Three weeks ago, Minneapolis police officers killed George Floyd. Outrage over his death sparked protests around Minneapolis and throughout the world. As a resident of Minneapolis, it feels like change is really happening. It’s up to us to make sure change happens, to stay vigilant and to work toward a better, more equitable society. My lot in life is a result of privilege, and I need to do more to help those who haven’t been afforded the same chances.
So what does this have to do with woodworking? That’s a great question. As a company invested in inspiring and supporting makers, we cannot be OK with the status quo. You know just how powerful and fulfilling woodworking can be, and we want to empower everyone to be afforded the opportunity to have that same feeling. We want to teach and inspire all.
As woodworkers, we’re skilled at building things, fixing things, making things better. Do you need a place to sit? Here, I made a chair. Are your dovetails a little gappy? That’s no problem. Some thin wedges, maybe a little glue and sawdust, and they look much better. It’s time to help fix our society.
If you look through the pages of Popular Woodworking
(or any woodworking magazine)*, you’ll see mostly* white hands and faces in the pictures. You’ll likely also see almost* all men. This lack of diversity is unacceptable. And we’re going to change it.
How’d we get here? Research indicates most of our readers (hobby woodworkers) got into woodworking as a result of owning a home. You buy tools to fix stuff around the house, and then you wonder what else you can make with them.
Looking at the demographics of Minneapolis (where I recently also bought a home), there are some pretty clear lines between race and homeownership. Minneapolis has a history of redlining. When they built the interstate, I-94 destroyed the historically black Rondo neighborhood in St. Paul. Once redlining had concentrated minorities in certain sections of the city, I-94 cut North Minneapolis off from its adjacent neighborhoods. Similar stories have played out across the state and the country.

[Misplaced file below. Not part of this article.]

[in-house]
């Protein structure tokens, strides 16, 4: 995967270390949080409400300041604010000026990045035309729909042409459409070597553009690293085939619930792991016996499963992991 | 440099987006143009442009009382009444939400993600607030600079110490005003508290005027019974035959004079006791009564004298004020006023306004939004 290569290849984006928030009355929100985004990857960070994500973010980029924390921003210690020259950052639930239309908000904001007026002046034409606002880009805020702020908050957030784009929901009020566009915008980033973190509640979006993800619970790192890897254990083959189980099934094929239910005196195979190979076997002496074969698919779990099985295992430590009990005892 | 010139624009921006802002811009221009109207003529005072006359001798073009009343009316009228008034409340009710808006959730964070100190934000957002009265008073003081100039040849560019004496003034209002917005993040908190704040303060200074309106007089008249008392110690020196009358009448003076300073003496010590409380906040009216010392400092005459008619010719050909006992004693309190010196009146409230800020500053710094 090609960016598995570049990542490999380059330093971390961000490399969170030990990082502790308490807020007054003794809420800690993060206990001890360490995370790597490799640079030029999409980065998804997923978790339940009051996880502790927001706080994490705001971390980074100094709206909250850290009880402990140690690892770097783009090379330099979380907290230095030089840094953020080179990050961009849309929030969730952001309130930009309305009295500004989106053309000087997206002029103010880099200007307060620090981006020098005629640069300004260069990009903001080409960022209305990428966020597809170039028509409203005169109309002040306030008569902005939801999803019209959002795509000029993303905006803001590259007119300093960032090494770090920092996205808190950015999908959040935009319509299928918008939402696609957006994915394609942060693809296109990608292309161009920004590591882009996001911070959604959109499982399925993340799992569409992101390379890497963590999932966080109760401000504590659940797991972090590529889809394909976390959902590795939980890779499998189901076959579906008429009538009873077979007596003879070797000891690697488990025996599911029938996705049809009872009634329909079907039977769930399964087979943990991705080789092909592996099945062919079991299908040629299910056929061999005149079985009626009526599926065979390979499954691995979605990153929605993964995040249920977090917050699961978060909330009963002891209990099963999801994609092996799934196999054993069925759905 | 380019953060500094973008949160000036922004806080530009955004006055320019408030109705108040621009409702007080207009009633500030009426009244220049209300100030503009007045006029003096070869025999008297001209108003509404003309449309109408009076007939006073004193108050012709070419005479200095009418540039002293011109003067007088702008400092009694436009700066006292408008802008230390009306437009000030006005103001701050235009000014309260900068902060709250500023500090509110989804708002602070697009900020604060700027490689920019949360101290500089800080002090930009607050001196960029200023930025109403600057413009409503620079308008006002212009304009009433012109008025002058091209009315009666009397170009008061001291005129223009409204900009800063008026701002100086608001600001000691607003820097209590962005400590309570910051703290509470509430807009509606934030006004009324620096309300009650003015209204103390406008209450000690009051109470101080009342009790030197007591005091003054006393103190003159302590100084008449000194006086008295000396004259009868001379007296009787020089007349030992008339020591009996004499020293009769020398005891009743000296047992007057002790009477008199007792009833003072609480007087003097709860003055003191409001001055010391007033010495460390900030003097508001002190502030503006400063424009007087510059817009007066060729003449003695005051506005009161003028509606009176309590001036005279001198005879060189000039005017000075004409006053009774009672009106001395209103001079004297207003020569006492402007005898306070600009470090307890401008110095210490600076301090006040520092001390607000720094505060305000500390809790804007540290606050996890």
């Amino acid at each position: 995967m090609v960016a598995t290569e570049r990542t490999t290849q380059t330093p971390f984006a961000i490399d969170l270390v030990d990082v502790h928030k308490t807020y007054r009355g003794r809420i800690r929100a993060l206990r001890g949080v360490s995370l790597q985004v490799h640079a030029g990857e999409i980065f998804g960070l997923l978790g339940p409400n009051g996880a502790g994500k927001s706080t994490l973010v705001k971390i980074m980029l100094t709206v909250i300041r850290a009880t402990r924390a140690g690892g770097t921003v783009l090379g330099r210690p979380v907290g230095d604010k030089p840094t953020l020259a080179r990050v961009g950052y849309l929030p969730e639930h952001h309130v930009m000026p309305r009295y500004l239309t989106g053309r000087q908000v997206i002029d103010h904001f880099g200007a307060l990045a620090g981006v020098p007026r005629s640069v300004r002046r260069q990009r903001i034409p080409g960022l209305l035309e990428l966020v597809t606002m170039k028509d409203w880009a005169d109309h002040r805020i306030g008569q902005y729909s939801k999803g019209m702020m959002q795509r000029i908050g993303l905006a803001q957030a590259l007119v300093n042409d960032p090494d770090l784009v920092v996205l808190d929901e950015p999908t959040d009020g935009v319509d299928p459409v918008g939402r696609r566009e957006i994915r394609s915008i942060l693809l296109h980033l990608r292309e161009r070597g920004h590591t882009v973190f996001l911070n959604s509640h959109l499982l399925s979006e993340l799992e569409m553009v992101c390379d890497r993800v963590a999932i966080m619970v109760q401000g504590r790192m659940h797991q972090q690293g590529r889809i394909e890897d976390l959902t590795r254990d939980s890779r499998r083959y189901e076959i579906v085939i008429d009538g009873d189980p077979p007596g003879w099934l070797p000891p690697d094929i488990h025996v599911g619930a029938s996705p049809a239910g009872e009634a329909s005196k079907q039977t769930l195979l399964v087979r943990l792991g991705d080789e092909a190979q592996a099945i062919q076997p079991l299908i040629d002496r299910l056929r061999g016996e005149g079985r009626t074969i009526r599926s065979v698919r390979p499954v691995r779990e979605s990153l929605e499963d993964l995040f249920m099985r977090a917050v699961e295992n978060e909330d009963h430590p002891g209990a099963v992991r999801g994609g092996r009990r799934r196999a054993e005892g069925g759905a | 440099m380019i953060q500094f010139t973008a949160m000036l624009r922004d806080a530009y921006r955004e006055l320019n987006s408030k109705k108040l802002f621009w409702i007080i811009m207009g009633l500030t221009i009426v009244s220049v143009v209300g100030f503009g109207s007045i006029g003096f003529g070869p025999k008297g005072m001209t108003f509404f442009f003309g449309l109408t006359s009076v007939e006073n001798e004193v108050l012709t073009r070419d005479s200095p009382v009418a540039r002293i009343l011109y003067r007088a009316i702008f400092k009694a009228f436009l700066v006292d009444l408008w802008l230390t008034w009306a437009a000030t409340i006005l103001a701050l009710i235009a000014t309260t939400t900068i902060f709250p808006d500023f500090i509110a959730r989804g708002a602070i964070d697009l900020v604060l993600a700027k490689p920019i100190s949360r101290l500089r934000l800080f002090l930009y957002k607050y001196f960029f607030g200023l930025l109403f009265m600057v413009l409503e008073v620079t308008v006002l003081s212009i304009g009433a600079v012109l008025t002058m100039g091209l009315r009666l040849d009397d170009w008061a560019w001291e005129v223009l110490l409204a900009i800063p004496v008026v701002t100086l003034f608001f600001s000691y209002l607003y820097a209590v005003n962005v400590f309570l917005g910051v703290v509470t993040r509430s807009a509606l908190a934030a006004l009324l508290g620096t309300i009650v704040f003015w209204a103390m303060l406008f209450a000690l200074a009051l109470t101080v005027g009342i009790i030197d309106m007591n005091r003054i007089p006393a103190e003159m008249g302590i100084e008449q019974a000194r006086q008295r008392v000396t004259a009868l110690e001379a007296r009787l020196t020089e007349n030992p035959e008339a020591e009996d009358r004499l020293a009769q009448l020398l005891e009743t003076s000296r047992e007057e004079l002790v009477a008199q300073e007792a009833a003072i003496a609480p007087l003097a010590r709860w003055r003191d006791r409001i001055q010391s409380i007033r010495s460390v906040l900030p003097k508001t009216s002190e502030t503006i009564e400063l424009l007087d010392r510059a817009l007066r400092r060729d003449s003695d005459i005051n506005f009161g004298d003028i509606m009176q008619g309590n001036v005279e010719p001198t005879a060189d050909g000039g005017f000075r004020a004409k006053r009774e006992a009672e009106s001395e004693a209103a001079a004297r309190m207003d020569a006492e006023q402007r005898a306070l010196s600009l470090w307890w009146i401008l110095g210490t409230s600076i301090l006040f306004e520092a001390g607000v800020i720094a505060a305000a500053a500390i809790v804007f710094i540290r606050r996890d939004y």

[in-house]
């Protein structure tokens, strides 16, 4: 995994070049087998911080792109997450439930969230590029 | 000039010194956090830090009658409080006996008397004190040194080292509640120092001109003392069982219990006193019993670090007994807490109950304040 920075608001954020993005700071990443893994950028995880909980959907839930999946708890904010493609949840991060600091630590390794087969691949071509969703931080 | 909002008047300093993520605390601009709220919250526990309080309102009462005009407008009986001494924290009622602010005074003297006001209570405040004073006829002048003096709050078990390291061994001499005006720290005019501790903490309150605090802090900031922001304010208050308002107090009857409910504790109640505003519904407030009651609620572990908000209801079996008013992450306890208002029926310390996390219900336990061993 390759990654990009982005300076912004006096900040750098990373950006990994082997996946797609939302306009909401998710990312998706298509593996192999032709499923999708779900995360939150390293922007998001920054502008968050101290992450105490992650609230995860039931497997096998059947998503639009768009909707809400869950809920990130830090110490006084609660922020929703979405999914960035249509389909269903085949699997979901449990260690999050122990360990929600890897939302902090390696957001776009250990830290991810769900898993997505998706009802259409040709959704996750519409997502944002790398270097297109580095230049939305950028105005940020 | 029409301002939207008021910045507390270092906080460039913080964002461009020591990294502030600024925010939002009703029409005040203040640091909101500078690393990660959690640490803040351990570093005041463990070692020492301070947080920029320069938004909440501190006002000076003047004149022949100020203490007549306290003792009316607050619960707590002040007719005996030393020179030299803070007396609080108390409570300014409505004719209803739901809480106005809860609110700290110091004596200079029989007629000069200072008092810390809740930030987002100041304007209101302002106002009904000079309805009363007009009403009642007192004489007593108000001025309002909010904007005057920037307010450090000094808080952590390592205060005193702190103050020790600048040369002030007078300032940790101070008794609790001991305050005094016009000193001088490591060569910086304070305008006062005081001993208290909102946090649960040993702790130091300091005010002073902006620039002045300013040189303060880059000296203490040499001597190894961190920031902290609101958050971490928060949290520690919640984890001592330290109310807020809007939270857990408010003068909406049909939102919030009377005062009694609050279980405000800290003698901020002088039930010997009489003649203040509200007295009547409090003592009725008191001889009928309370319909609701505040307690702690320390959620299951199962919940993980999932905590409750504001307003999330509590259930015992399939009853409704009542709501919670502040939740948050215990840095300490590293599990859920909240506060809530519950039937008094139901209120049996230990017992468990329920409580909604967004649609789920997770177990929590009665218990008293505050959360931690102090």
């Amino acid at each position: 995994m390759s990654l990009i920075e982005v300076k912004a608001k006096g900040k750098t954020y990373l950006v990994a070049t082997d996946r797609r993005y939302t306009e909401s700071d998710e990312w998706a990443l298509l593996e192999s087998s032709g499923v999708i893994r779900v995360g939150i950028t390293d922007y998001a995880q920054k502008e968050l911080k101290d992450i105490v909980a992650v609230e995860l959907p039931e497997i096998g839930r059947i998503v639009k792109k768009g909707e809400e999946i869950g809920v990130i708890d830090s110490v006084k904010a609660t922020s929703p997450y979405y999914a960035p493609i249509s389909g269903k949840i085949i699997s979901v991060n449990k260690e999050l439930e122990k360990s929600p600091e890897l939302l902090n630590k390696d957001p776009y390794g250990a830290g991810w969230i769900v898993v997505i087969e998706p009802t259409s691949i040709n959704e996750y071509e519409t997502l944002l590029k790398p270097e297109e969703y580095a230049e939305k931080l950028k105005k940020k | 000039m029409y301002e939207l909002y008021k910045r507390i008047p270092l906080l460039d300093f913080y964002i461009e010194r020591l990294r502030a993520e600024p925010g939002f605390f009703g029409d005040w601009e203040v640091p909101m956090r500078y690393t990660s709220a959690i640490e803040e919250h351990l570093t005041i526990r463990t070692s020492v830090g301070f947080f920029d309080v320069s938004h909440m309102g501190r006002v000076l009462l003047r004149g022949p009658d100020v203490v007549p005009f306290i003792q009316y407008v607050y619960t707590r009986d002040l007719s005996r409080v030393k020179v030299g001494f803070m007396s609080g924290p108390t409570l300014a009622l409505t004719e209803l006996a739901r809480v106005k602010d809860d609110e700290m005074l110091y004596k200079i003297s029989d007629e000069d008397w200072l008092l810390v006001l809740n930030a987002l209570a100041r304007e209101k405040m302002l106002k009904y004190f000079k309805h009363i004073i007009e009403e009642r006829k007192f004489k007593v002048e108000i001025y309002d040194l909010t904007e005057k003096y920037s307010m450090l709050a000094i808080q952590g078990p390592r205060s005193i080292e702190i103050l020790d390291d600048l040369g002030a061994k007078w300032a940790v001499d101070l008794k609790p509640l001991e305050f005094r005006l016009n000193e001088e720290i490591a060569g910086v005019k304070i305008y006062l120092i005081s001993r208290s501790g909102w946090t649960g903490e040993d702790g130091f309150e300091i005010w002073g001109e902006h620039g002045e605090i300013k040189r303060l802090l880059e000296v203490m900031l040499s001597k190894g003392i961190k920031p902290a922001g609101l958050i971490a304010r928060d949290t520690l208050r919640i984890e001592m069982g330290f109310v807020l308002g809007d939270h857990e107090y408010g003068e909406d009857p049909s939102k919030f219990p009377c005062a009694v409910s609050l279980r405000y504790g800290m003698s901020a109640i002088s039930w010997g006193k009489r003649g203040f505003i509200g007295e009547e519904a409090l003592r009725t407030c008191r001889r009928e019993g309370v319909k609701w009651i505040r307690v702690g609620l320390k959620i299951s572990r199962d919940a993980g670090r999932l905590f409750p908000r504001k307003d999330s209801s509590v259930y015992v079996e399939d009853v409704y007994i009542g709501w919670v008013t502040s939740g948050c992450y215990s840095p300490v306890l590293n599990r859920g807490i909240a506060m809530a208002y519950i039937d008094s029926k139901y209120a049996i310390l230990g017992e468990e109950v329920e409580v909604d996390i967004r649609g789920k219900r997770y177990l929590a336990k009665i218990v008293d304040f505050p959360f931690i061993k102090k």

This leads to the state of Minnesota today, where only 25% of the state’s black population owns a home, versus about 75% of the state’s white population. (As a whole, about 65% of people living in Minnesota own their homes.) Homeownership is the primary way generational wealth is built. This is just one example of systemic racism that is present at all levels of American society.
I don’t believe Popular Woodworking can single-handedly change that, but it can be one of many voices working toward a more just world. It can be a voice that listens more, that owns up to its faults, that encourages its audience to change for the better.
With the full support of our parent company, Active Interest Media, we’re going to seek out and feature more makers of color online and in our magazine. We’re going to feature some projects for people that aren’t homeowners. We’re going to be actively anti-racist. We’re going to do our best to help create the world we want to live in.
But there are more urgent needs too, right now. And to that end, I’m raising money for Minneapolis’s Northside Funders Group to help rebuild North Minneapolis, and I’m matching donations up to a total of $1000 (out of my own pocket) through the end of June. Make your donation here. Forward me your email receipt from your donation (send to firstname.lastname@example.org). I’ll match it (up to a total of $1000). I’ll update this post if we meet that goal.
And please, reach out to let us know how we’re doing, if there are makers we should work with or if there are things we can do better. I know we won’t get everything right, but it’s more important to make progress and fix mistakes than to wait for the perfect opportunity. My email address is email@example.com. I want to hear from you.
Update: We met our $1000 goal on Sunday evening 6/21/2020. I made my $1000 matching donation this morning (6/22/2020). Thank you for your support!
*Language and phrasing is important – when I initially wrote this, a few readers rightfully pointed out that by hedging words and looping in all woodworking magazines, I was deflecting responsibility from what we’ve done in the past. In that spirit, I’ve made the changes and am working each day to be better in supporting more positive change regardless of how uncomfortable it may be.